Exclusive Bonus Content: I also have to say I love, love, love the covers. This series is just so well packaged. The covers are consistent while giving very different vibes. I also like the nod to America’s name as it were with the red, white and blue of the books. Also the crowns embossed on the covers. So well done. I’m going to miss this series.

Where Things Come Back: A (Rapid Fire) Review

Where Things Come Back by John Corey WhaleyWhere Things Come Back by John Corey Whaley (2011)

Lily, Arkansas is a hopeless place full of sad people who tried to leave but failed. Cullen Witter, like a lot of people, wants desperately to get out of this stifling small town. The summer before his senior year in high school Cullen sees his first corpse. Then he sees the body of his cousin who overdosed on drugs. Later, after the corpses and the end of school, the entire town becomes obsessed with a woodpecker–long thought extinct–who may or may not be hiding in the woods around Lily. Stranger still, Cullen’s brilliant brother, Gabriel, disappears.

Chapters from Cullen’s first person narration are interspersed with third-person narratives from two unlikely missionaries. Other reviews will talk about these stories entwining in strange and surprising ways. They might also call this novel a mystery. I disagree with both statements.

Whaley’s debut novel was the winner of both the 2012 Printz Award and the 2012 Morris Award. While the prose is extremely literary, I contend there is very little mystery in this story. The narratives are not particularly shocking in the ways in which they overlap or the general story. Given the plot structure, the big reveal was ultimately predictable.

Where Things Come Back is about nothing so much as it is about waiting. The town is waiting for a woodpecker to return and change its fate. Cullen is waiting for his chance to get away and also for a simpler but much harder thing: the return of his missing brother. There are interesting ideas to be unpacked in this world of waiting–ideas that Whaley does examine in interesting ways.

Unfortunately that is never quite enough to make the story into a page-turner or anything more than a thoughtful, brief, meditation on the randomness of life.

Writerly prose can be found throughout the story which works in some instances to help Cullen develop a very unique voice. At the same time, it always feels like this novel is trying very hard to be thoughtful and contemplative in a way that feels forced.

Cullen’s mind wanders throughout the narrative as he goes off on tangents. While these flights of fancy are amusing (as Cullen imagines his town overrun by zombies and the like) they distract from the plot immensely. The structure reminded me so much of the “If you give a mouse a cookie” books that it became the only thing I could imagine as I read these imaginings. Worse, these elements added nothing to the story except to create a titillating ending that leaves a tiny bit of room for discussion.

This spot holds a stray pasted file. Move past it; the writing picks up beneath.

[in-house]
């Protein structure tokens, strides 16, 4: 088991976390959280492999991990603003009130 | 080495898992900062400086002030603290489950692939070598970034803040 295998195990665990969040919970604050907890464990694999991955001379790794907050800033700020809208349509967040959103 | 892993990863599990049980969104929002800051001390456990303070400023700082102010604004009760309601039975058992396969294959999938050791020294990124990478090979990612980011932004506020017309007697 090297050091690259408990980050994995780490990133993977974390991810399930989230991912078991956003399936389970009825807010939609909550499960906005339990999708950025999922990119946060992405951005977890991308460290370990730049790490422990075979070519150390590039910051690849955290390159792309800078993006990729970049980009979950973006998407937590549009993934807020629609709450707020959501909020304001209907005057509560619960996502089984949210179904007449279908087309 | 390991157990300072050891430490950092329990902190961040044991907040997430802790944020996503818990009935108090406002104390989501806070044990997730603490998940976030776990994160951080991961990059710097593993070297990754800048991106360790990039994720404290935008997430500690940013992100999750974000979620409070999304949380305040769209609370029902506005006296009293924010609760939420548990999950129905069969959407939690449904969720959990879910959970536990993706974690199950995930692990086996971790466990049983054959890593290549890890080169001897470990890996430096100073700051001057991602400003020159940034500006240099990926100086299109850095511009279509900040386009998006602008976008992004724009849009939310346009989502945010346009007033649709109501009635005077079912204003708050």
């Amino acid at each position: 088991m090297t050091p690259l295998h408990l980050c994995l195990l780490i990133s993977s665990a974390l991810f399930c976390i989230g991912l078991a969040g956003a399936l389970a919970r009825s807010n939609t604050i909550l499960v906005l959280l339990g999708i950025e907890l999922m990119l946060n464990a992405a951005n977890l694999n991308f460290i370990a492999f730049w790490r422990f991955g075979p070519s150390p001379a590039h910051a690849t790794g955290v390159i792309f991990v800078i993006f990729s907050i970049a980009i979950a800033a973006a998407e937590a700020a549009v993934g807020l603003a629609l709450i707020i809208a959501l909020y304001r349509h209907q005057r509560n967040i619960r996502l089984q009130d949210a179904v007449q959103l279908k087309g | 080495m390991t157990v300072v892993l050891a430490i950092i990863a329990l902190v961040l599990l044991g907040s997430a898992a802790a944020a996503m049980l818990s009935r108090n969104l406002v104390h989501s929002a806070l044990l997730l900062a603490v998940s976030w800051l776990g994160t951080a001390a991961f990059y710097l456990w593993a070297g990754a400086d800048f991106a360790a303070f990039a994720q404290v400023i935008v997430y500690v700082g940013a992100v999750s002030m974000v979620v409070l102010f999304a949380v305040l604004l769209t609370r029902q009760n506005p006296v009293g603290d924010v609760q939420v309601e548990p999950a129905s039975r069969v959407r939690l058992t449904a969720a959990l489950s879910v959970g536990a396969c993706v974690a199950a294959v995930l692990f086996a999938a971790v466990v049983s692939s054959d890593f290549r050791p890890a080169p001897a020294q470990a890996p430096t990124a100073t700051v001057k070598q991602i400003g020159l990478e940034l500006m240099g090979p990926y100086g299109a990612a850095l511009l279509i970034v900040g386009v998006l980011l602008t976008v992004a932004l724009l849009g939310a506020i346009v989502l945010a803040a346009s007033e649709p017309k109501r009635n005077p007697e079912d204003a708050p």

By the end of the story, Where Things Come Back became a strange and arbitrary novel with a mildly interesting (and very open) ending.

Week in Review: May 18


This week on the blog you can check out:

I also want to point again to my BEA tips post now that BEA is mere weeks away.

Remember how I made a May Reading Challenge because I wanted to read ten books before BEA? Well I’m 5 books in and starting my sixth so I’m feeling really good about the undertaking!

Work was busy this week but should ease up soon. I got a lot of housekeeping things done here on the blog and elsewhere online. Mom bought us more trees so I helped her plant them this weekend which was hard but I’m happy it’s done. I also got to cart home 8 bags of soil which was less fun but at least it’s done.

I’m writing this while I listen to OneRepublic’s new album, Native, and I’m really liking it. I tend to listen to CDs (albums I guess is a better word since they are all on my iPod Molly) repeatedly for weeks and weeks on end so sometimes I forget how much other good music I can find. I just got the CD yesterday from the library and I’m very happy with it obviously.

Not much else to report. How was your week?